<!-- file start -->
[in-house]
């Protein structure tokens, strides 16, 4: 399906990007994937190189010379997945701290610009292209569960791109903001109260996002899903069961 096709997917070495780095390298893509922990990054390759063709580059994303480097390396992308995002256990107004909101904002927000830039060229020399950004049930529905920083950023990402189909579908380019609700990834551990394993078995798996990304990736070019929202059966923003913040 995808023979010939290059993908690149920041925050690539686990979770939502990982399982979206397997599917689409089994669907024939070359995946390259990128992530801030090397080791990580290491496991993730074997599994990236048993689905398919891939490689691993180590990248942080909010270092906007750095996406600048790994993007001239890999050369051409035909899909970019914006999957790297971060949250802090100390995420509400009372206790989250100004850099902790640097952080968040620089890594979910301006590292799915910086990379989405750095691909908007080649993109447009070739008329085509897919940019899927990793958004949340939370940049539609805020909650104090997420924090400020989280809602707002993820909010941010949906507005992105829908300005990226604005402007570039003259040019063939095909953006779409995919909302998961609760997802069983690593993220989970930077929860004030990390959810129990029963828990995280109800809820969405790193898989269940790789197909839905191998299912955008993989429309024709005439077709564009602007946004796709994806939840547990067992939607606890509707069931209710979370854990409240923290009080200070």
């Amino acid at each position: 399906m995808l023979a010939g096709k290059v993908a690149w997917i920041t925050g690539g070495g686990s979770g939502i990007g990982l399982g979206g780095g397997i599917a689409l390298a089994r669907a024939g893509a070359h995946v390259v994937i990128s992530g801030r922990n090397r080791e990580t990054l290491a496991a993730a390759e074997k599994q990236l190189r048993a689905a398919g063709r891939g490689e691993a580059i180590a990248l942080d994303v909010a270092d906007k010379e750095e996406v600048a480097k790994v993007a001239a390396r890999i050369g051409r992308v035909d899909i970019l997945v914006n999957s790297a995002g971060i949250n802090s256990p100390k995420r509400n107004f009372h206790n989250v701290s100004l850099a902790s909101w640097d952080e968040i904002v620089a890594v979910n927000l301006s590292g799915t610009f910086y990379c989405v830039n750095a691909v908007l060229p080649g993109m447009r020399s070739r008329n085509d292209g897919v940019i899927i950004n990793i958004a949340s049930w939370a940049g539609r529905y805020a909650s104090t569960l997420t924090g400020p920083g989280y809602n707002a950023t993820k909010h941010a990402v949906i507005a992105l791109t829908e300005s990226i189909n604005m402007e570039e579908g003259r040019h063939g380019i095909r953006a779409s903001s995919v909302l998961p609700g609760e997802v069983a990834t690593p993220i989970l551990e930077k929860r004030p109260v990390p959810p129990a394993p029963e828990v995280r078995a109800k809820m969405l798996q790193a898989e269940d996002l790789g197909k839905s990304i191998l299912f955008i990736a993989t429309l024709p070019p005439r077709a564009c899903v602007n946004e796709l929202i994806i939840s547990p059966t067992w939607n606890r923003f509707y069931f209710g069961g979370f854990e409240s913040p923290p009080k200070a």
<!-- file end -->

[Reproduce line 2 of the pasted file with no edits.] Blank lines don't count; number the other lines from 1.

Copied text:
């Protein structure tokens, strides 16, 4: 399906990007994937190189010379997945701290610009292209569960791109903001109260996002899903069961 096709997917070495780095390298893509922990990054390759063709580059994303480097390396992308995002256990107004909101904002927000830039060229020399950004049930529905920083950023990402189909579908380019609700990834551990394993078995798996990304990736070019929202059966923003913040 995808023979010939290059993908690149920041925050690539686990979770939502990982399982979206397997599917689409089994669907024939070359995946390259990128992530801030090397080791990580290491496991993730074997599994990236048993689905398919891939490689691993180590990248942080909010270092906007750095996406600048790994993007001239890999050369051409035909899909970019914006999957790297971060949250802090100390995420509400009372206790989250100004850099902790640097952080968040620089890594979910301006590292799915910086990379989405750095691909908007080649993109447009070739008329085509897919940019899927990793958004949340939370940049539609805020909650104090997420924090400020989280809602707002993820909010941010949906507005992105829908300005990226604005402007570039003259040019063939095909953006779409995919909302998961609760997802069983690593993220989970930077929860004030990390959810129990029963828990995280109800809820969405790193898989269940790789197909839905191998299912955008993989429309024709005439077709564009602007946004796709994806939840547990067992939607606890509707069931209710979370854990409240923290009080200070």